It’s not enough to have a website, not even if you have a beautiful one. If you want your site to generate a solid return on investment, it has to generate a healthy conversion rate.
This is where a majority of businesses miss the mark. It’s possible that you’re one of them; if so, here’s what you need to think about.
A conversion rate is not a religious term or metric. It’s simply a measurement that tells you how many website visitors are following through on a particular goal of your business.
Examples of conversion events include purchasing a product, signing up for an email newsletter, submitting a form, calling your office, or requesting a fee quote for services. To calculate your conversion rate, take the number of conversions, divide that by the number of total visitors to your site, and then multiply the result by 100%.
For a website to be regarded as successful requires a healthy conversion rate. And although there’s no industry standard for conversions, most industries have a benchmark. Some simple Internet sleuthing will tell you what’s accepted for your industry.
Any number of factors may go into the creation of a high-converting site. But it ultimately comes down to smart design and development. From this standpoint, here are five tips you can employ to boost your site’s conversion rate with relative ease.
Friction will kill your conversion rates. If you want to improve figures, start by addressing any facet of your site that might cause visitors to feel frustrated.
This begins with simplifying the website experience and removing all unnecessary components and steps. Consider an opt-in form as an example.
Do you really need to get a visitor’s first name, last name, email address, phone number, and mailing address? If their email address is enough to get started, a single-field opt-in will always convert better.
Simple tweaks like this one can make a surprisingly big difference. When you layer them together, multiple improvements lead to substantially greater conversion rates.
Nobody appreciates a slow and clunky site. A slow website could be holding you back in the conversion department.
“A slow loading site will repel visitors,” Website.Design explains. “When your conversion rate takes a dive, so does your revenue. Some experts estimate that slow-loading websites cause retailers across the country to lose $2.6 billion in sales every year.”
For every additional second it takes your website’s pages to load, you’re missing out on conversions. If someone chooses to leave your site because they’ve encountered a slow download, they’re not likely to return.
Instead, such a person will opt for one of your competitors who offers an easier user experience.
As annoying as popups can be, there’s one situation where they can have a positive impact on your bottom line. We’re talking about “exit-intent popups.”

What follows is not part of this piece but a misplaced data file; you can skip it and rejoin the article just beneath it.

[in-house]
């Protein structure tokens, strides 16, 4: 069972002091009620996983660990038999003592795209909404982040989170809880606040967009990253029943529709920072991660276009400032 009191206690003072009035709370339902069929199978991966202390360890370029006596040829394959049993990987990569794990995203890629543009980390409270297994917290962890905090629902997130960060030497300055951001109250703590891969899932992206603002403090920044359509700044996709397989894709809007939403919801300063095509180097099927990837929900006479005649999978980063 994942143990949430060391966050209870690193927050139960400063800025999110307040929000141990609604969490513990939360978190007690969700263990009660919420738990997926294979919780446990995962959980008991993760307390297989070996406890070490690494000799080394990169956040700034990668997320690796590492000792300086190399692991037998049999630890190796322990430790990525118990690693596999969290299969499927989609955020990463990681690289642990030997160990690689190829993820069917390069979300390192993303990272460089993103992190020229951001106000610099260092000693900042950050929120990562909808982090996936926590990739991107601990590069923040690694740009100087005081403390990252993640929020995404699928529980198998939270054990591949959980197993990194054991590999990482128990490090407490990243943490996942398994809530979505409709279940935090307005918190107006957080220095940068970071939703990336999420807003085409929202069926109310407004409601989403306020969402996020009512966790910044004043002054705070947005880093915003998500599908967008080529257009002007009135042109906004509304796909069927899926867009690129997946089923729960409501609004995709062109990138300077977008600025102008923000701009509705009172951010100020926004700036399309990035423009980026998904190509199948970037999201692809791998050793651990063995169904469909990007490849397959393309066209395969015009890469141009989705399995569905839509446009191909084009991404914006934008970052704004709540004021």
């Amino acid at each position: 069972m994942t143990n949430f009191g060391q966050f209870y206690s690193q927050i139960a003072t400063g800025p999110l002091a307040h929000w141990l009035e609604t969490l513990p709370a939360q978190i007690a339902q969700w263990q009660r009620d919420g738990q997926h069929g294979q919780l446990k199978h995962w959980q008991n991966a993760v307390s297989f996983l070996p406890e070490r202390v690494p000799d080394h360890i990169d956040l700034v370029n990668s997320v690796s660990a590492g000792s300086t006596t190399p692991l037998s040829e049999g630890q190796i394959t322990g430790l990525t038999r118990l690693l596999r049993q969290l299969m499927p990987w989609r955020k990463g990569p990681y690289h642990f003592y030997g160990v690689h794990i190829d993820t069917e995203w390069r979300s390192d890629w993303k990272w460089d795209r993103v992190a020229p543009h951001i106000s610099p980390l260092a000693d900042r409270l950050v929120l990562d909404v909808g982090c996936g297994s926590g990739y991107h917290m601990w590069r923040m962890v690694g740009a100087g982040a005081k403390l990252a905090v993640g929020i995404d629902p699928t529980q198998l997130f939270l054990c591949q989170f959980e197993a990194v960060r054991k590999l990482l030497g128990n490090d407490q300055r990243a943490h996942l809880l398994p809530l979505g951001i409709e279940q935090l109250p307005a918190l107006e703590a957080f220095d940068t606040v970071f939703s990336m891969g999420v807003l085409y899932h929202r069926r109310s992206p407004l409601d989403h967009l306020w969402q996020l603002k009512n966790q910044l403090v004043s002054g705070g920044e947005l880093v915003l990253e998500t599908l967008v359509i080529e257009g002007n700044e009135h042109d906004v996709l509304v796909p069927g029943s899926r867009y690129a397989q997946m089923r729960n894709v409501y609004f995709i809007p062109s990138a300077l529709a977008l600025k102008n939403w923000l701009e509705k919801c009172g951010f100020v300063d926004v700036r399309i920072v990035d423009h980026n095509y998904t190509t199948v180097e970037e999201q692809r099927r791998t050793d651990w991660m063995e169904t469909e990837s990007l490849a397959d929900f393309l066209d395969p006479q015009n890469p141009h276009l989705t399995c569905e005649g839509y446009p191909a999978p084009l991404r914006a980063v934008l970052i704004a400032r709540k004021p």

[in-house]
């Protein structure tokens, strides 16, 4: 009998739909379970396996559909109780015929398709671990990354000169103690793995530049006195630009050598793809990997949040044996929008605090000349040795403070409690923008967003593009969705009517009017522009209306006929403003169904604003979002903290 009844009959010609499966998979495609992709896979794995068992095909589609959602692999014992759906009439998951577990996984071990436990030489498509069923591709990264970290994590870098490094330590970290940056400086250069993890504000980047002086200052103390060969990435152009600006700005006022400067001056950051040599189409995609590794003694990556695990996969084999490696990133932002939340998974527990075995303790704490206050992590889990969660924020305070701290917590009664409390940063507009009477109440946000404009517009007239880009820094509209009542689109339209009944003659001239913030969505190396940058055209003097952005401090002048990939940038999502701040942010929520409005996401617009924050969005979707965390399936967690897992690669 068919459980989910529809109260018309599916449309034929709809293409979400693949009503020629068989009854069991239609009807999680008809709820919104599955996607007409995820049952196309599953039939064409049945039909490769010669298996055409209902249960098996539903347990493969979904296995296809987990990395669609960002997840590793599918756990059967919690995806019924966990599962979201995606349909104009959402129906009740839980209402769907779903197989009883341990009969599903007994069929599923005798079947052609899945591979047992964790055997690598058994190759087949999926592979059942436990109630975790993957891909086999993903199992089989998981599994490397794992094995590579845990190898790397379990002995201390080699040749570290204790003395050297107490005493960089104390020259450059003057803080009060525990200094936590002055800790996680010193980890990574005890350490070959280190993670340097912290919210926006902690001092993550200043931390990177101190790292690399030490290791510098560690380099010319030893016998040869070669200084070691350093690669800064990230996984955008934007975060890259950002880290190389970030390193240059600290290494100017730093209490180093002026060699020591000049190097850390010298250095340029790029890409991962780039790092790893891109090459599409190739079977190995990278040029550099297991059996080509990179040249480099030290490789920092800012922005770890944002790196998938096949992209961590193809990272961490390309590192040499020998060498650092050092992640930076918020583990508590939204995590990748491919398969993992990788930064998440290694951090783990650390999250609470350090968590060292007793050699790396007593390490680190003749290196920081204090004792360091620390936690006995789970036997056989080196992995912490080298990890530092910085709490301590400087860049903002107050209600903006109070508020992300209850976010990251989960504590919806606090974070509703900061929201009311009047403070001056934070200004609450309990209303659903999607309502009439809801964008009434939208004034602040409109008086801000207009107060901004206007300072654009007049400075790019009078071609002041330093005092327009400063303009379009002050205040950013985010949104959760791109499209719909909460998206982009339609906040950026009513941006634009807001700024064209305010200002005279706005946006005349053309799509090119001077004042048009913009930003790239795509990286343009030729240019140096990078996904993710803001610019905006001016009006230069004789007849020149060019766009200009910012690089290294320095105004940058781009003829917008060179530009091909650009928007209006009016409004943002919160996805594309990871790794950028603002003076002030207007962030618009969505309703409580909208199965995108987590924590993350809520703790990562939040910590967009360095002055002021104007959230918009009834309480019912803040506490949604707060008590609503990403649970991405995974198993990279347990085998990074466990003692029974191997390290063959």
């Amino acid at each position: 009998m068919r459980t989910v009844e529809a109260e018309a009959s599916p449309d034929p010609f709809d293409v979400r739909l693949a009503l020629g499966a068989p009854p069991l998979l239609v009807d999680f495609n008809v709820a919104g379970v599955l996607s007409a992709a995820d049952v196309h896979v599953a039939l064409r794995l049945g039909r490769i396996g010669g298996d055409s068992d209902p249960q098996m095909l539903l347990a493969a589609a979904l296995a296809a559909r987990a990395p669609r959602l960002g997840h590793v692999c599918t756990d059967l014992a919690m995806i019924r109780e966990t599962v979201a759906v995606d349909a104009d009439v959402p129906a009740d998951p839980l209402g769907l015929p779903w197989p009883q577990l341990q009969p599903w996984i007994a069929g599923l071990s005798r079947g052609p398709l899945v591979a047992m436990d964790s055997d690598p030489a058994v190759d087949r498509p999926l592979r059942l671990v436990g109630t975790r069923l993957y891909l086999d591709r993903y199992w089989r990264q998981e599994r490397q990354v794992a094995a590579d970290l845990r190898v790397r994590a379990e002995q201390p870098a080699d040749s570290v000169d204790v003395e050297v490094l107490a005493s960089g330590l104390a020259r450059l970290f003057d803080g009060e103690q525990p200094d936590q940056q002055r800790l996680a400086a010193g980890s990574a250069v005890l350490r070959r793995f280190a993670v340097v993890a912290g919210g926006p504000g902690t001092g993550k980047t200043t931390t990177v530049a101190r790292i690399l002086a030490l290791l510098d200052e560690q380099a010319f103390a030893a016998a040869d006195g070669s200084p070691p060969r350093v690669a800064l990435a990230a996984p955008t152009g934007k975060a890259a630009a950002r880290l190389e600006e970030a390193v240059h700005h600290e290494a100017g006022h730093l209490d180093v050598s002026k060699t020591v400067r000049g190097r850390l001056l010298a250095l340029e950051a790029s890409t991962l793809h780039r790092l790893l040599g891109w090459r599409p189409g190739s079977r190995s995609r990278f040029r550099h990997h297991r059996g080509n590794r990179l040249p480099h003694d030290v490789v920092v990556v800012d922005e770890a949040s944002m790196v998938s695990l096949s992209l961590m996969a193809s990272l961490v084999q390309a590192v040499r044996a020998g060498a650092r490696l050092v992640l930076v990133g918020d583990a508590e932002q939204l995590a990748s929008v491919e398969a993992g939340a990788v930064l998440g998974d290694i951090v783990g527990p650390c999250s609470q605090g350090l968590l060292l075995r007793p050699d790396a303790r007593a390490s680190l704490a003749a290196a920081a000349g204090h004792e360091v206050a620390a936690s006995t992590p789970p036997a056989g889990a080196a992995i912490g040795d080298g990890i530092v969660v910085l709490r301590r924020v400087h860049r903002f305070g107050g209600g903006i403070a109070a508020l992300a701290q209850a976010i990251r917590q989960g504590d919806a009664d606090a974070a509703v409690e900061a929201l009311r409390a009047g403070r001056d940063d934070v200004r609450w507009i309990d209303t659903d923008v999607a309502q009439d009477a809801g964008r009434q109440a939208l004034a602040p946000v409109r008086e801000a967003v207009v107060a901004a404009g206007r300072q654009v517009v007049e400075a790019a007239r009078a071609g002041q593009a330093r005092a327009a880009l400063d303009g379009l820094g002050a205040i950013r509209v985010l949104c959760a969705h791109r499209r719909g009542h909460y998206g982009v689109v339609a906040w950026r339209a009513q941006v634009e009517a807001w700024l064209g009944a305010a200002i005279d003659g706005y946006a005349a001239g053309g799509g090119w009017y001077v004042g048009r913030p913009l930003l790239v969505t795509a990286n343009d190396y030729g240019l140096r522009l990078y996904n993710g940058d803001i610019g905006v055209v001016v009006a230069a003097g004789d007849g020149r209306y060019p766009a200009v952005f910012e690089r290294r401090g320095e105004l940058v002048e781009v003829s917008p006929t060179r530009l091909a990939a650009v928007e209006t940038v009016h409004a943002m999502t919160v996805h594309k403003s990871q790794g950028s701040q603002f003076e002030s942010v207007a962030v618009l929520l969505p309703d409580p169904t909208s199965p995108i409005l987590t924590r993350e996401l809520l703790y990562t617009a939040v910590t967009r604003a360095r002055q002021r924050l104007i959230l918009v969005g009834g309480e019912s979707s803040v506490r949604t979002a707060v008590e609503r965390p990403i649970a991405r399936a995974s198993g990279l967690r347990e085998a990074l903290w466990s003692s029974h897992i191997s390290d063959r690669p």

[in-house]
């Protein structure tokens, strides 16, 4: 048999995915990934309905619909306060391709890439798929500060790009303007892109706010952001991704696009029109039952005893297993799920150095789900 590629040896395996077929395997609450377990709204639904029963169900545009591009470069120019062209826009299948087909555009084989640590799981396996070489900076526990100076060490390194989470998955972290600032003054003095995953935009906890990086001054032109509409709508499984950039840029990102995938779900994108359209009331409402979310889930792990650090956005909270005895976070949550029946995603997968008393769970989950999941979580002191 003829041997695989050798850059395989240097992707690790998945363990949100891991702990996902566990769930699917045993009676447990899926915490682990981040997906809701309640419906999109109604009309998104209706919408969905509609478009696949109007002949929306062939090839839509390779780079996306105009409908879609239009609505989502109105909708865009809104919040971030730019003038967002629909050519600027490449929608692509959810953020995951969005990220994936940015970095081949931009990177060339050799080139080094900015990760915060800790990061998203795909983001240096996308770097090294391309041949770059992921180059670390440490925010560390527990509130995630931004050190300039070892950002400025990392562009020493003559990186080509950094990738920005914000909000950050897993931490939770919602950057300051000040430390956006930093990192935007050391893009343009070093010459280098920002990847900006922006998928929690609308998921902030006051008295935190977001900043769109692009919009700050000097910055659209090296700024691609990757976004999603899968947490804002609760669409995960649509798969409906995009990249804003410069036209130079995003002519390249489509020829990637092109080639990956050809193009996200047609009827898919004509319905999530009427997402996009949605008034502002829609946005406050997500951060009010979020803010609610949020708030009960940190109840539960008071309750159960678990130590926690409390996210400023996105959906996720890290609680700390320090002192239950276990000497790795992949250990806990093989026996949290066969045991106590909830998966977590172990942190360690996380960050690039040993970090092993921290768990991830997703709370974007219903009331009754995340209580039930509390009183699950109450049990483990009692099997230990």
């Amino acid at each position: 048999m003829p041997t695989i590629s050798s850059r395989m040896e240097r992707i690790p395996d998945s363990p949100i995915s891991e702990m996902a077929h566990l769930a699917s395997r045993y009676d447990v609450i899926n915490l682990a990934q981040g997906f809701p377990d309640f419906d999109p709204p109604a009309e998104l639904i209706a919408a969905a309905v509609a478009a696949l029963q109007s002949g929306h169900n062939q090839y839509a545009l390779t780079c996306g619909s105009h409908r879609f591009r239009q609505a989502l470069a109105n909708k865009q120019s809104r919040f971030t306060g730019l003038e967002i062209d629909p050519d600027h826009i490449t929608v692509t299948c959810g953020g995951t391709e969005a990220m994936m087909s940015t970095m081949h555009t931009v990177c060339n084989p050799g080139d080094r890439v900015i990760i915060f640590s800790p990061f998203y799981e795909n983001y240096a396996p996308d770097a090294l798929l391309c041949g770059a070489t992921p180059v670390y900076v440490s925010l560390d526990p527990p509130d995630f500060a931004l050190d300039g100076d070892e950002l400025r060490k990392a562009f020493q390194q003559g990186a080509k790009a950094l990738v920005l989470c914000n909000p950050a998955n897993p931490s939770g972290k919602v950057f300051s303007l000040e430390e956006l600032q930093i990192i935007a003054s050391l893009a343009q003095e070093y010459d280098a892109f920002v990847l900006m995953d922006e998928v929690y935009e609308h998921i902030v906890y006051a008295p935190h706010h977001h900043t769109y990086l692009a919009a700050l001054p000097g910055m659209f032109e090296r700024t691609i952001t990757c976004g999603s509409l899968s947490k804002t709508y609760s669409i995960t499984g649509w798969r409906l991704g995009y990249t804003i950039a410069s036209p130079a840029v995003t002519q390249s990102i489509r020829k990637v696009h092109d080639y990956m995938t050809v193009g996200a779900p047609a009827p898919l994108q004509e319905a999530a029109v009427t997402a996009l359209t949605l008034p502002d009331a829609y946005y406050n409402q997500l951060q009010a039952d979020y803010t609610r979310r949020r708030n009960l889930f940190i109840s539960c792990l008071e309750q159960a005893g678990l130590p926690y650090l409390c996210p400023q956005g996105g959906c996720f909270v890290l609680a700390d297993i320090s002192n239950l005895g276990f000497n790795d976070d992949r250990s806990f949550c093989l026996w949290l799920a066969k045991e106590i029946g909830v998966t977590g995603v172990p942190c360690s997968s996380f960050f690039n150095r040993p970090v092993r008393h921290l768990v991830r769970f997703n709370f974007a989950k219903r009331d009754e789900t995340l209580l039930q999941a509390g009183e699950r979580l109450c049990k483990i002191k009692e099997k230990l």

An exit-intent popup is a lightbox overlay that appears at the critical moment when your site has detected that a user is about to leave the page. The popup then asks a question, makes an offer, or gives the visitor one last chance to stay.
Regardless of how you personally feel about popups, the data on them is irrefutable. Research has shown that strategic popups can recover as much as 53 percent of visitors who are about to abandon a site.
Your website should build trust. Social proof is arguably the best trust builder on the planet.
Social proof refers to almost anything you can include on your site that shows a visitor that peers have already approved and trusted your products/services. Examples include testimonials, trust badges, case studies, and media mentions.
In addition to demonstrating your worth via social proof, you might also look for ways to strategically reduce risk from the equation. One of the best ways to diminish risk is to offer a guarantee.
This might consist of a money-back guarantee, a promise of on-time delivery, or a lifetime warranty. The great thing about promises like these is that you can tailor them to your strengths.
Choose items that play to the value you offer. It’s true that a guarantee might cost you something on occasion, but it’s going to help you far more in terms of customer goodwill and loyalty than it hurts you.
A website conversion rate will be variable. It fluctuates constantly and is highly dependent on both separate and interdependent factors.
Having said that, it’s your responsibility to track the data over time. This will keep you abreast of what’s happening on your site and empower you to understand the relationship between the various factors and conversions.
The more you can put your finger on what’s moving the lever, the better.
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